Claire Fontaine, Strike V. II, 2005–2007.
Fischli & Weiss, Animal, 1986.
The room that most directly links to Kafka’s discussion of marginalized groups contains a Nauman chair suspended upside-down, a Kara Walker mural, a flag by David Hammons, a large installation of cachaca bottles on cafe tables by Brazilian artist Marepe, and a haunting portrait by Boris Mikhailov. Similar to Fontaine’s refusal, Nauman’s chair, which evokes interrogations, torture, and executions, refuses to commit any of these prescribed actions. The flag by David Hammons refuses the typical colors of the American flag, substituting them with the hues of Africa. Perhaps the most unsettling work in the room is Cattelan’s sculpture Untitled (Gerard), which appears to be a homeless man wrapped in a blanket, slumped in the corner of the room. Unsure whether there is a real figure inside the blanket, the viewer enacts each possible reaction: approaching cautiously, paying homage with sustained attention, or ignoring it all together.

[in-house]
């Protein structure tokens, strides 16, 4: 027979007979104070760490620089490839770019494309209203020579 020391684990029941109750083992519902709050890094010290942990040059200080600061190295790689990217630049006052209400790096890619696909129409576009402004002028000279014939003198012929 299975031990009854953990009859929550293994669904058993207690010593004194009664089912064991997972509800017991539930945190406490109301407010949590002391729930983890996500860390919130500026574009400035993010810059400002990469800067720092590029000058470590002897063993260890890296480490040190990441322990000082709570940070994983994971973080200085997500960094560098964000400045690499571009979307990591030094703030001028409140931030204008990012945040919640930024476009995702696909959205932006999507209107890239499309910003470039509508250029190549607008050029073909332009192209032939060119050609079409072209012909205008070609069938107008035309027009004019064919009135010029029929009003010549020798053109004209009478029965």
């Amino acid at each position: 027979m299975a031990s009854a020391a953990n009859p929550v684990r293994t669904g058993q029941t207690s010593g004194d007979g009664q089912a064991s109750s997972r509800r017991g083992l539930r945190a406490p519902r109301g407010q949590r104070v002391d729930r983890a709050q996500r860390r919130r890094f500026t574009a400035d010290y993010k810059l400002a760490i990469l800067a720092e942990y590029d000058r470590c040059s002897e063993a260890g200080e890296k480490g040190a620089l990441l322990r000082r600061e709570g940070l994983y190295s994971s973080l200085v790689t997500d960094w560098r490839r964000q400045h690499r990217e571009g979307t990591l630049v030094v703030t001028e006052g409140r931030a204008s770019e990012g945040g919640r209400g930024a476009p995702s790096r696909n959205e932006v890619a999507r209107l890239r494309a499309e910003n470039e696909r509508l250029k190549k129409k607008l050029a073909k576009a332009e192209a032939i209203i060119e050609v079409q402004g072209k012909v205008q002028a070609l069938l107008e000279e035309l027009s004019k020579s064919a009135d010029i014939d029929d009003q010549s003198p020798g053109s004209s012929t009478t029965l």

In a tribute to the author who inspired the exhibition, the accompanying catalog features five short stories commissioned by one writer from each country represented in the FACE institutions: Aristide Antonas from Greece, Jonas Hassen Khemiri from Sweden, Rui Cardoso Martins from Portugal, Emmanuelle Pagano from France, and Tiziano Scarpa from Italy. All authors are in their 30s and 40s. Echoing the artworks on view, the stories play with the blurred line between what is real and what is not. One can sit in the lobby of the exhibition and listen to the authors read their stories in their original language.